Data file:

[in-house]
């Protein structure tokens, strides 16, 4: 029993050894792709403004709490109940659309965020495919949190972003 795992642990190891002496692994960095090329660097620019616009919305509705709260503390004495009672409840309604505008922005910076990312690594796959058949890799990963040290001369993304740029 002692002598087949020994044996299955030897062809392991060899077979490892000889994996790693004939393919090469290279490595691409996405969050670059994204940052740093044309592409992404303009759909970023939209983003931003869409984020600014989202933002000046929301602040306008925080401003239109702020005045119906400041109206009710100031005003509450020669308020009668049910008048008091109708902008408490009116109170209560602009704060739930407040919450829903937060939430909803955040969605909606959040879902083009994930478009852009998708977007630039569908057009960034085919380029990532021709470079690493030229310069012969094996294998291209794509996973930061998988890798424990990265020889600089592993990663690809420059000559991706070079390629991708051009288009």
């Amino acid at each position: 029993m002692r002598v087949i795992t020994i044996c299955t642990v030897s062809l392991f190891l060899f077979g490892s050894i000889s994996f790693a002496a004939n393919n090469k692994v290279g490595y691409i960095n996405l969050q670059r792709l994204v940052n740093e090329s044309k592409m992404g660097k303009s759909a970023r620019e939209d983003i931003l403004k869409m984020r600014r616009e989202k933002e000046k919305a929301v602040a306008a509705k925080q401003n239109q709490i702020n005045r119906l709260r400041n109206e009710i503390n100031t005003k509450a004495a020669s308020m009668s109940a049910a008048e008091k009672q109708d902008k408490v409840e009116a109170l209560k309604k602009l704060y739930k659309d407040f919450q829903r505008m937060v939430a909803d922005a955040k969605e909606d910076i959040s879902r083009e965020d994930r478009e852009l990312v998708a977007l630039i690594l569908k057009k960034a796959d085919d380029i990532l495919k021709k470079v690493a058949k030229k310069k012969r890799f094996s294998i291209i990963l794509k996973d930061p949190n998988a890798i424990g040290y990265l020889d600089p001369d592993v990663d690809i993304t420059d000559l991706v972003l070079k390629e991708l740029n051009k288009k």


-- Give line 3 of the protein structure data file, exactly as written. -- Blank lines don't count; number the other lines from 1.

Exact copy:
């Amino acid at each position: 029993m002692r002598v087949i795992t020994i044996c299955t642990v030897s062809l392991f190891l060899f077979g490892s050894i000889s994996f790693a002496a004939n393919n090469k692994v290279g490595y691409i960095n996405l969050q670059r792709l994204v940052n740093e090329s044309k592409m992404g660097k303009s759909a970023r620019e939209d983003i931003l403004k869409m984020r600014r616009e989202k933002e000046k919305a929301v602040a306008a509705k925080q401003n239109q709490i702020n005045r119906l709260r400041n109206e009710i503390n100031t005003k509450a004495a020669s308020m009668s109940a049910a008048e008091k009672q109708d902008k408490v409840e009116a109170l209560k309604k602009l704060y739930k659309d407040f919450q829903r505008m937060v939430a909803d922005a955040k969605e909606d910076i959040s879902r083009e965020d994930r478009e852009l990312v998708a977007l630039i690594l569908k057009k960034a796959d085919d380029i990532l495919k021709k470079v690493a058949k030229k310069k012969r890799f094996s294998i291209i990963l794509k996973d930061p949190n998988a890798i424990g040290y990265l020889d600089p001369d592993v990663d690809i993304t420059d000559l991706v972003l070079k390629e991708l740029n051009k288009k």